Wither the (R)AIA
In April Cameron Bruhn took charge of the AIA (the Aussie one not the US one*). I praised the appointment and looked forward to changes. I stand by that expectation, but four months on, and it’s crickets out here. By all reports Bruhn went to all the state’s awards knees-up, but I didn’t spot him in Steak and Kidney, so I missed out on getting that one-to-one chat he’s promised. Door’s open always.
Many of the activities that made the AIA so publicly prominent so in the past, are now lost. The business of architects (fees, schedules, contracts) is much better addressed by the ACA. Small practices have opted out in droves; they find their own networks more fulfilling. And cheaper. The awards program has more competition: it’s not the best (as claimed at the recent edition) if the main distinguishing feature is the eye-watering budgets of the winners.
Advocacy is continually bogged in conflict-of-interest issues. Public education is better handled by the tiny AAA. CPD has always been a shambles, made worse when a highly capable manager, with 40 years’ experience, was sacked before she could effect change. The recent turnover in staff leaves no corporate memory, and worse still, little understanding of architecture. Competitions are endorsed that are demeaning to ideas, promoting presentations. The list goes on.
Maybe the ship can’t be turned around so quick. The task is bigger than anyone suspected. There will need to be more time and more consultation. But we need a strong Institute, now more than ever. An inversion is necessary. For years the volunteer-based organisation has been asking architects, through their work, to enhance the reputation of the AIA. Now the AIA must be a professional organisation that enhances the reputation of architects.
*As an aside: no-one has ever adequately explained why we dropped the Royal (when Alec Tzannes was National President). Most of us still find it useful, at least the distinguishing initial.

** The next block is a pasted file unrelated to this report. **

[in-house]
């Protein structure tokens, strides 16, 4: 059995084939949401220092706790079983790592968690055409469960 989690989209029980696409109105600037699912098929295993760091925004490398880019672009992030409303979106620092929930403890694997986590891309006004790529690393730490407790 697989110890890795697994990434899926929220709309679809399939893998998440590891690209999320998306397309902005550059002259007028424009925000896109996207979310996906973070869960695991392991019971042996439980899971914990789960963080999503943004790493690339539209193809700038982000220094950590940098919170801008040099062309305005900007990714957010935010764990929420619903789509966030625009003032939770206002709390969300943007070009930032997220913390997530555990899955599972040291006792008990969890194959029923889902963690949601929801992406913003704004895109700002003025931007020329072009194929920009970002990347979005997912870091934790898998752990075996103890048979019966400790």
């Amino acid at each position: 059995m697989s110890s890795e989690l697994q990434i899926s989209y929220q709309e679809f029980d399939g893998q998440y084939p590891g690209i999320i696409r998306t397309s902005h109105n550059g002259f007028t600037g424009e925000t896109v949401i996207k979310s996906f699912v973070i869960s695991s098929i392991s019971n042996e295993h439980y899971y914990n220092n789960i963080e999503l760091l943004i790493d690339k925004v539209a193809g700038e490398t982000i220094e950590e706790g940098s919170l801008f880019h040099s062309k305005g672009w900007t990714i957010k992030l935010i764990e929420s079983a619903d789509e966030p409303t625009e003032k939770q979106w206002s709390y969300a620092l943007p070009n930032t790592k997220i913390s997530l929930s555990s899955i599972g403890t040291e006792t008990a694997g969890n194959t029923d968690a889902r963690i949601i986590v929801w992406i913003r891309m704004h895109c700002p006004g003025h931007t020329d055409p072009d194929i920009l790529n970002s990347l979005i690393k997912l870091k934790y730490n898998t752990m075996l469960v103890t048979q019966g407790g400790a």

A faeces focaccia
There’s a National Cabinet next week to discuss housing policies. Federal Labor and the states will never admit it, but they’ve been forced into this response by the Greens. As I have written over several weeks in Tone on Tuesday columns, they got wedged because the HAFF (Housing Australia Future Fund) is pitifully inadequate, and they didn’t account for a third of the electorate that rent. A summary of those columns was published this week in the SMH and the Age, under the title of The Greens could seize control on housing, and the PM didn’t see it coming.
There were many hundreds of comments, most supporting the argument, some disputing my assertions along party lines. One bit of scribble that did elicit a bit of notice was my description of Tanya Plibersek being handed a s**t sandwich of a job as environment minister. Except that, given her woke inner city electorate, and the niceties of the newspapers, I called it a faeces focaccia. One wit replied it was more a poo panini.
Setting aside those scatological aspects, I (immodestly) think it was my best column on the topic, and I hope that next week’s summit brings both much larger investments in public housing, and universal reforms in rental policies; all of which will prove me right that Labor is wedged by the Greens, but more importantly will start to address the most pressing issue of inequality in Australia.
This van has been parked around the corner for about a year. Recently it got a makeover, with a change of colour and MicMac removed (as he should be). The green roof got me thinking about greening our vehicle fleet of vans. Little bit of extra insulation, offset by extra weight.
Which put me in mind of this one I spotted in Melbourne in 2012. Luscious coat of plastic grass, that hopefully has gone to the wreckers before it sheds too much of the microplastics into the waterways. An excellent debunking of the plastic grass myth by E M Farrelly here.
But for sheer green-ness you can’t go past the triple bottom line of OzHarvest’s food truck. OzHarvest has been doing some of our best philanthropic social work in ensuring food doesn’t go to waste. In a country with an over-abundance of food, an obesity epidemic, but many going hungry, this is one of the most sustainable practices we have. Respect Ronni Kahn.
Bookends: Environmentalism is women’s work
I’ve written several Tone on Tuesday columns about how women led the environmental movement in the 1960s. Here and there. You could do a lot worse in the bookends than to read these two that have never been out of print. Jane Jacobs, The Death and Life of Great American Cities, 1961 and Rachel Carson, scientist, Silent Spring 1962. Notably there will be a session at the upcoming Sustainability Summit on how these early women writers set the scene for environmentalism.
Signs off: Van Quality
You should always ensure your work matches your branding.
Or at least the signs in the van. St Leonards NSW, April 2023.
Tone Wheeler is an architect / the views expressed are his.
A&D Another Thing, 11 August 2023 (week 32)
Long columns are Tone on Tuesday, short shots every Friday in A&D Another Thing.
You can contact TW at [email protected]